It was just after sundown, a perfect 78 degrees with the western sky, chalk painted a beautiful French blue. As I glanced up, the only thing on display was a brilliant “Thumbnail” moon in the planet Venus. Not another planet or star had shown up yet. So far away yet how bright and clear that even a tiny sliver of the sun’s light, reflecting off the cold, barren moon can show itself so brilliantly. I stood there in awe, in this powerful and thought provoking moment. This question came to me as I looked on. As I live each day, how often do I really display even a “Thumbnail” of light, any “divine spark” to the people in my life? If I was perfectly honest, I’d have to admit that more times than not, what I probably show the world is the “new moon” me. The cold, dark and barren me, the absence of any light me. But any light that might possibly be in me would simply be a loving reflection of the Son’s light, the light of the world. All that I’m able to do is to you for and seek after some of that spark, every day.
I guess I’m speaking of my very soul or spirit, when I try to make the comparison to that “Thumbnail” light. Certainly, a huge stretch, but there are some similarities. Our light, our spark, can shine brightly even in the darkest of places and situations. From the deepest spot somewhere submerged in our being arise all of our desires, pleasures, joys, self-worth, laughter and jests, as well as our questions, fears, sorrows, pains, griefs and tears. The soul is rich, thick, pure, powerful, endearing, inviting, warm, invigorating, epic, intangible and eternal. Try as you may, you can’t really touch the soul. But the soul can touch you. Sometimes it drives and lifts you to unthinkable heights.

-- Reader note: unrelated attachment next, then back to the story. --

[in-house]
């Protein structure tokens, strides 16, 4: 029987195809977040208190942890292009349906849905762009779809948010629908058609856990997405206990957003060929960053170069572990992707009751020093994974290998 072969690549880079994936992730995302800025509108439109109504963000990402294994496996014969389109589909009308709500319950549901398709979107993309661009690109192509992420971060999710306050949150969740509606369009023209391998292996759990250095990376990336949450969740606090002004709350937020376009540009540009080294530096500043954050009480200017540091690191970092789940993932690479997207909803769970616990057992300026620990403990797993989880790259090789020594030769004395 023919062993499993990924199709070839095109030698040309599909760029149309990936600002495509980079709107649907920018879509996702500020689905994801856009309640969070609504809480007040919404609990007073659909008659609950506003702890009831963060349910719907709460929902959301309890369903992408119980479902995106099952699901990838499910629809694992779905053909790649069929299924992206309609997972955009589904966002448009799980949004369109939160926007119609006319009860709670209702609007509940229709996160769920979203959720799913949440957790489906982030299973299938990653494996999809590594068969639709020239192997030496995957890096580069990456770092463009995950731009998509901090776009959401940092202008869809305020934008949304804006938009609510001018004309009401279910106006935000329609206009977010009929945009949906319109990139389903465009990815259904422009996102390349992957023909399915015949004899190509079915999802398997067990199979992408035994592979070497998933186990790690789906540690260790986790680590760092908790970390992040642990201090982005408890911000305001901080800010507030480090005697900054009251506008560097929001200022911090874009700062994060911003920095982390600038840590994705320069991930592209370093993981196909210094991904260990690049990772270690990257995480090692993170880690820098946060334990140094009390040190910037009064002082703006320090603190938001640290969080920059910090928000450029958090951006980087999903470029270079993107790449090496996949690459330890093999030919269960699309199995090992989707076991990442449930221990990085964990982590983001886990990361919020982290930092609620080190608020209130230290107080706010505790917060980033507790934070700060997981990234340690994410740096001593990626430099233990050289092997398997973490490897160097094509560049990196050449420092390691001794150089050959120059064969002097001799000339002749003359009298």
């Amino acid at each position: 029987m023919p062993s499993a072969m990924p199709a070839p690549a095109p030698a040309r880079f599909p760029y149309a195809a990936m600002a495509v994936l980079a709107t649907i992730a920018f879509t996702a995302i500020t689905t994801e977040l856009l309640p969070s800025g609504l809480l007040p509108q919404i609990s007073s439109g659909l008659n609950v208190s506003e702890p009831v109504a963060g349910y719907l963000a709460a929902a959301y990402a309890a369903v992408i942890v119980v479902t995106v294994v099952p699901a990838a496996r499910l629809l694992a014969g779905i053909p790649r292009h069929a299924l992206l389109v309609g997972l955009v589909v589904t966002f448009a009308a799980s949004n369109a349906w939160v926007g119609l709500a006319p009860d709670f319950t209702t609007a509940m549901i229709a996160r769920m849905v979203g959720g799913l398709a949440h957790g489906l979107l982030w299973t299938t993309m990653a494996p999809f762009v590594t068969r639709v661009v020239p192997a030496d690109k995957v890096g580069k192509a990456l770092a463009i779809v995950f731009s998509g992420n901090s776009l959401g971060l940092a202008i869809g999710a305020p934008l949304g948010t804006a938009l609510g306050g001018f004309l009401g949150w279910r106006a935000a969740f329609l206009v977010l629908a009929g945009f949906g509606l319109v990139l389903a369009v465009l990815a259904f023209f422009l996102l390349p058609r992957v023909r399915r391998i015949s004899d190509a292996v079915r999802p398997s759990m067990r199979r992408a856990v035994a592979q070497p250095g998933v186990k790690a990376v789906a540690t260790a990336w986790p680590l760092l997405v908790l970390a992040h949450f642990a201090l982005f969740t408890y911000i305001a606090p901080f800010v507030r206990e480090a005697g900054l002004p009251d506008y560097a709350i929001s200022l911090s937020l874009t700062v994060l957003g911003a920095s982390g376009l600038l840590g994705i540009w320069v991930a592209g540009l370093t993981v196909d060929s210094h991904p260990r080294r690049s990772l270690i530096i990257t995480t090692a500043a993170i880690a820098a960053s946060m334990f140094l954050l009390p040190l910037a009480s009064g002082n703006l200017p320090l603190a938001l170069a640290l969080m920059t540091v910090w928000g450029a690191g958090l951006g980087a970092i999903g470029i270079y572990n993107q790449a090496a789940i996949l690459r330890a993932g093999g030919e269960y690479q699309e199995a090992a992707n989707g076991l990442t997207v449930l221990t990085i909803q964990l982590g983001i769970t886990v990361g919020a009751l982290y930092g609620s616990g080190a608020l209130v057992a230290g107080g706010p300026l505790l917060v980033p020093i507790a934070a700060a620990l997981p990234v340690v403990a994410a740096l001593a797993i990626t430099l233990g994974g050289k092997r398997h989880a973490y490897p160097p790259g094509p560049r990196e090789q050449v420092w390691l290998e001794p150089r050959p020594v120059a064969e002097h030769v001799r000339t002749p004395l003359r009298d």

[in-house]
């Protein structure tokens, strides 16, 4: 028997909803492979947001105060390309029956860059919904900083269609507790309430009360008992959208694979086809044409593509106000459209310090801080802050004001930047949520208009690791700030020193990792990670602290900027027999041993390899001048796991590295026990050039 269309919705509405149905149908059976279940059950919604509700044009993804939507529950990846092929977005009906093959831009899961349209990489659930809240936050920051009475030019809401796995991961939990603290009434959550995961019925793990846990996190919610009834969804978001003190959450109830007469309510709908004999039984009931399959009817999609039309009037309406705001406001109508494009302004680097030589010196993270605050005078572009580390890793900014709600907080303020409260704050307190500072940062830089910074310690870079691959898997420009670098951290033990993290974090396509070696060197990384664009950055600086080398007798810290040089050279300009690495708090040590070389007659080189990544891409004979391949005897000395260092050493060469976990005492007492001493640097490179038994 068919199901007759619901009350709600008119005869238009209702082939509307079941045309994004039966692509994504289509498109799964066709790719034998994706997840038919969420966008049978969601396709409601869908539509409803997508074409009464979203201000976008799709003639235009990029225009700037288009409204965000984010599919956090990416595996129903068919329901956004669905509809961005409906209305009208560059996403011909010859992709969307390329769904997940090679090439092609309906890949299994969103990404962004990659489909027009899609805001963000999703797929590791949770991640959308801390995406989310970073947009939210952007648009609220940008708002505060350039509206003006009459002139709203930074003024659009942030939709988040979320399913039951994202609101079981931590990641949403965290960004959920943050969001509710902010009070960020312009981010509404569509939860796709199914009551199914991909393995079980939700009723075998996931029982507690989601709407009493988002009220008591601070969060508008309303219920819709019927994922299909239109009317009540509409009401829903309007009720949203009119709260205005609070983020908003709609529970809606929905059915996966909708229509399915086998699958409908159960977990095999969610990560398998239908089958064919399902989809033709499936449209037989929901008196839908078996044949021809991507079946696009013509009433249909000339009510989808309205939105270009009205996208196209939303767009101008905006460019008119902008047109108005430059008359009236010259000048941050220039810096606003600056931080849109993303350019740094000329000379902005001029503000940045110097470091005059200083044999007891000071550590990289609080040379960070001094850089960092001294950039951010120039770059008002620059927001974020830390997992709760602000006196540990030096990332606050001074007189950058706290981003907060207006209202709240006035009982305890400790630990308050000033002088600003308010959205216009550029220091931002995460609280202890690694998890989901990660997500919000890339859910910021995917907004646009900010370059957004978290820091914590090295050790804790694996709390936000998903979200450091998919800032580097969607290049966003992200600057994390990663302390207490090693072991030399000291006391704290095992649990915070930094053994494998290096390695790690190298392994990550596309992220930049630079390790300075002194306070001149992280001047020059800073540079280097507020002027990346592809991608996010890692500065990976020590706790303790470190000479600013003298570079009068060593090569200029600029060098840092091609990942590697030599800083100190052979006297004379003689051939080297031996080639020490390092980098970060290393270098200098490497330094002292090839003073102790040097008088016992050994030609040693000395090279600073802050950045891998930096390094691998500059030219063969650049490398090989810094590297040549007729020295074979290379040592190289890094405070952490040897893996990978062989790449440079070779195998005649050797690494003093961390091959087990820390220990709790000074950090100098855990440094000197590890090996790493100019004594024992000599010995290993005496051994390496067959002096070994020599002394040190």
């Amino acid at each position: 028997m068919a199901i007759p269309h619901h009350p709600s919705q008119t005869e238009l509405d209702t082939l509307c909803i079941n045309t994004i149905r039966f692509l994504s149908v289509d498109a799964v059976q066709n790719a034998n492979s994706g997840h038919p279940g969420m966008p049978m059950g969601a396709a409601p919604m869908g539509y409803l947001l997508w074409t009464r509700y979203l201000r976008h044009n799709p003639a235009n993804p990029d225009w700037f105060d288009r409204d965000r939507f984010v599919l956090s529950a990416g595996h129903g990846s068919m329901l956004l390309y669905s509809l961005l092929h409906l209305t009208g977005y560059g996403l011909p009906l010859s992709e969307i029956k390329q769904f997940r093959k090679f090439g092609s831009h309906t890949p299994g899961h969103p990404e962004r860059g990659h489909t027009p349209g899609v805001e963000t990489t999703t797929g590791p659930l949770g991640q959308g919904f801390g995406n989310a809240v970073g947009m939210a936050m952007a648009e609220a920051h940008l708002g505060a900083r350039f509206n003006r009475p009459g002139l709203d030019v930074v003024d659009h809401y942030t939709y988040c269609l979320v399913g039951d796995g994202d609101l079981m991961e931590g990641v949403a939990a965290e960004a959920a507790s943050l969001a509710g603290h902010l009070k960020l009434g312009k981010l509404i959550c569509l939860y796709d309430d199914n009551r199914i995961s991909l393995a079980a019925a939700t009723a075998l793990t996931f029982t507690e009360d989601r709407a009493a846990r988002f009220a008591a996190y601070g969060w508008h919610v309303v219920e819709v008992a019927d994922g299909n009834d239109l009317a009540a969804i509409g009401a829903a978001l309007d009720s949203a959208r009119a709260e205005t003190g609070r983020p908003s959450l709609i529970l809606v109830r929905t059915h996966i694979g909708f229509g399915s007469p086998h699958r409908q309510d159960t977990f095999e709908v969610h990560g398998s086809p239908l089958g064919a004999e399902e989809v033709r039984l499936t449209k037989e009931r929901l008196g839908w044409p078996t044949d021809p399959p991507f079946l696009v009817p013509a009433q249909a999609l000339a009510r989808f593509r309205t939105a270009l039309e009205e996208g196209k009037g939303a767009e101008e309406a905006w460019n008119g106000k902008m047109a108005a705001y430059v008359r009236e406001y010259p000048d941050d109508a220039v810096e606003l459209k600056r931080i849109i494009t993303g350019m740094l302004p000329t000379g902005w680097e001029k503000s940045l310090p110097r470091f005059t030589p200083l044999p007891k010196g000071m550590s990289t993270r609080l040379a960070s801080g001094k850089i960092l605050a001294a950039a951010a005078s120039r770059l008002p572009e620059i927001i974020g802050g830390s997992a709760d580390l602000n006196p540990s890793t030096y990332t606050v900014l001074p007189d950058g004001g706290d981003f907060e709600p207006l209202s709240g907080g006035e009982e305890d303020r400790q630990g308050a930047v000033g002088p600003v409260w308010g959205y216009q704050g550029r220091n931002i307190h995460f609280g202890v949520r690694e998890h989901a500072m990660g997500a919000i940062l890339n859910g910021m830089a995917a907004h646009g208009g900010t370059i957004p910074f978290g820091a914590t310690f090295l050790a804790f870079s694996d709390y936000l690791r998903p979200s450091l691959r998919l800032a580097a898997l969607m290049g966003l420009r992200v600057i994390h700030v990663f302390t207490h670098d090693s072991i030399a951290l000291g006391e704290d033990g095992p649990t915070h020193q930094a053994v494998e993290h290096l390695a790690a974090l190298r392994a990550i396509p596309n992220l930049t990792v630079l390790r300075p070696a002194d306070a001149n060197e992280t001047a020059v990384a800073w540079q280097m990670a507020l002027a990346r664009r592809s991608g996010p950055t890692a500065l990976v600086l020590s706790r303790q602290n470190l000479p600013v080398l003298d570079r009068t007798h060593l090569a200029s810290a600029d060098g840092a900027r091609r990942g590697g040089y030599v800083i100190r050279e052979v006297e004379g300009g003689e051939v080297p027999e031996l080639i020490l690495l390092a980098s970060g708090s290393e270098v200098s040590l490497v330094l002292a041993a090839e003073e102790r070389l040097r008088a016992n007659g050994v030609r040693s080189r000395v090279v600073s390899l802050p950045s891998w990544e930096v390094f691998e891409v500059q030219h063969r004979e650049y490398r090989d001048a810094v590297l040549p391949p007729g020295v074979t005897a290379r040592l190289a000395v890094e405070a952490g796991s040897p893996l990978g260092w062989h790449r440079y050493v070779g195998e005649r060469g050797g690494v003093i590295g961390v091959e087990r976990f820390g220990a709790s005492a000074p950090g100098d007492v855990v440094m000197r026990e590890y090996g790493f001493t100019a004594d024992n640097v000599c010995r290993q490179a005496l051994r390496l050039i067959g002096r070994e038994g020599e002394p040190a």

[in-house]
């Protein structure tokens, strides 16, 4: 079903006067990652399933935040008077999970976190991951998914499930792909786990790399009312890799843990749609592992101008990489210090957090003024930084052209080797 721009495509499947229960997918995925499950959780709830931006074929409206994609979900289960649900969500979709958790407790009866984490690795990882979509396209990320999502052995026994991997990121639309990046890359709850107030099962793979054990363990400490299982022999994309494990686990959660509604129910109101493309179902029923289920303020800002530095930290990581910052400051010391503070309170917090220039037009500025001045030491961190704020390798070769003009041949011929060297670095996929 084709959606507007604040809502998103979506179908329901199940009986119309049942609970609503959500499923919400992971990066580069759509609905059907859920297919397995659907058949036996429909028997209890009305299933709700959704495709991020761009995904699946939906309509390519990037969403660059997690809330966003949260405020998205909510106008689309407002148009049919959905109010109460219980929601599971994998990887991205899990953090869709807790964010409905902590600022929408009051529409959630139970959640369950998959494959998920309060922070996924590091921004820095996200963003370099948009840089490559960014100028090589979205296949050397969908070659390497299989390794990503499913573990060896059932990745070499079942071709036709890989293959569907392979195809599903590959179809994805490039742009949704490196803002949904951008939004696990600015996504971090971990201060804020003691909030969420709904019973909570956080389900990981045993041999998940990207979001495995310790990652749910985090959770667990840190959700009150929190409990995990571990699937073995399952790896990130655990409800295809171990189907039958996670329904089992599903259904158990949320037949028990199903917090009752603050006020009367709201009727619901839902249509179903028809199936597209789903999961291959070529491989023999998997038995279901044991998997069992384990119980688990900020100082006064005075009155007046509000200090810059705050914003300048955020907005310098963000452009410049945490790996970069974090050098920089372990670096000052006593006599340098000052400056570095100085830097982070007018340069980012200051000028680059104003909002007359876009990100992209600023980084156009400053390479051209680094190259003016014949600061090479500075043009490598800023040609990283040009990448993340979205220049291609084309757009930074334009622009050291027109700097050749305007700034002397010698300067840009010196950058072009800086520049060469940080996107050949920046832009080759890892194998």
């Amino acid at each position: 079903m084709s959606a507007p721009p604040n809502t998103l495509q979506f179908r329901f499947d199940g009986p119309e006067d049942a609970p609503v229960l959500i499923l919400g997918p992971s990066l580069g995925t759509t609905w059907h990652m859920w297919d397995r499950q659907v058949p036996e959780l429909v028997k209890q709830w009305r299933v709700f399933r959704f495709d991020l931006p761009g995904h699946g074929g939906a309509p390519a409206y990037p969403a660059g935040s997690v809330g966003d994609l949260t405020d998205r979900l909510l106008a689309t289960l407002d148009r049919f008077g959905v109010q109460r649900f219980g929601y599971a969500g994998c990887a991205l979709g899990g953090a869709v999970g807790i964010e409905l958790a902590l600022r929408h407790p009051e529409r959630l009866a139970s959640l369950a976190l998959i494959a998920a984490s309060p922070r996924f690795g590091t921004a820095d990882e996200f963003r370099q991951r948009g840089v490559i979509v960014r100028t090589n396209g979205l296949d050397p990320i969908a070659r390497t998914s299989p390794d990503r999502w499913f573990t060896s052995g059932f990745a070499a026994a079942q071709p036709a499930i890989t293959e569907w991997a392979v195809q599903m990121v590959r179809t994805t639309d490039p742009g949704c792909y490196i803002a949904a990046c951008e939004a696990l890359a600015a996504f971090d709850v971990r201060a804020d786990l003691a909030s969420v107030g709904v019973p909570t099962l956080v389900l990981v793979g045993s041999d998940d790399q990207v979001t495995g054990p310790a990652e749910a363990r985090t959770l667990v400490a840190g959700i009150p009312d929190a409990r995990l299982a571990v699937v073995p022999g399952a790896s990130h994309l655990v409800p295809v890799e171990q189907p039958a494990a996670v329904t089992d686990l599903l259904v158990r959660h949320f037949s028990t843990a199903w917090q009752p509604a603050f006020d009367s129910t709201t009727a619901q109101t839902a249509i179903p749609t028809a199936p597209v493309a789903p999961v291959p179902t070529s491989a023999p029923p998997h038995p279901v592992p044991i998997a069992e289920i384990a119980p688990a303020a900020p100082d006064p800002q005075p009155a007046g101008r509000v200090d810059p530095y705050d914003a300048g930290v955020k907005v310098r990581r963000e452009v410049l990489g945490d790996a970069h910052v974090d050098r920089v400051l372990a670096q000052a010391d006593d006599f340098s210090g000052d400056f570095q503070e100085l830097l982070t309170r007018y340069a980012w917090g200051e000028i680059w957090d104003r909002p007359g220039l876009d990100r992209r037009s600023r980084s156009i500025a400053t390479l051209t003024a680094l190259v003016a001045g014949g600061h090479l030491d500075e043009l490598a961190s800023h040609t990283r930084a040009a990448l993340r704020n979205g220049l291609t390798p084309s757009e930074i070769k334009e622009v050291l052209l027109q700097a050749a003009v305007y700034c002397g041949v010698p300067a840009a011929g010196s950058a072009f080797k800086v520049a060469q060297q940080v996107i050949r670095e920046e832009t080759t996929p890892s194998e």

And if you were able to touch it, it would feel more than perfect, whatever more than perfect feels like. And if you could see it in it’s purest form, it would be more than the most dazzling light ever seen. But you can’t do that either.
And it’s pretty safe to say that you probably won’t see an actual light, but others may. Or they may simply be benefiting from your radiance, your brilliance at the very moment, your “Thumbnail” light that God has revealed through you. You may not be vital to all mankind, but you alone are important and vital to someone, perhaps to many others you will encounter in your lifetime. If you realize it or not they could be marking time right now, waiting for you to just do what God has called you to do.
Col 4:17 “Take heed to the ministry to which you have received in the Lord, that you made fulfill it.”
Try to imagine where our emotions take up residency. The soul or spirit, that most meaningful spark or fire, is deeply embedded, common to all mankind. There’s nothing we have to learn, practice, or get better at. We just need to know that it exists within us. We need not obsess over it, probably won’t ever talk about it much, and don’t really understand it. But just below the surface and totally unspoken, we long for that “divine spark” to appear everyday… today… right now. There are no words that can begin to really describe it. And when it shows itself it can be an overwhelming experience. Furthermore, it doesn’t need an audience. In fact, many times it is a solitary encounter… just you in this dazzling light.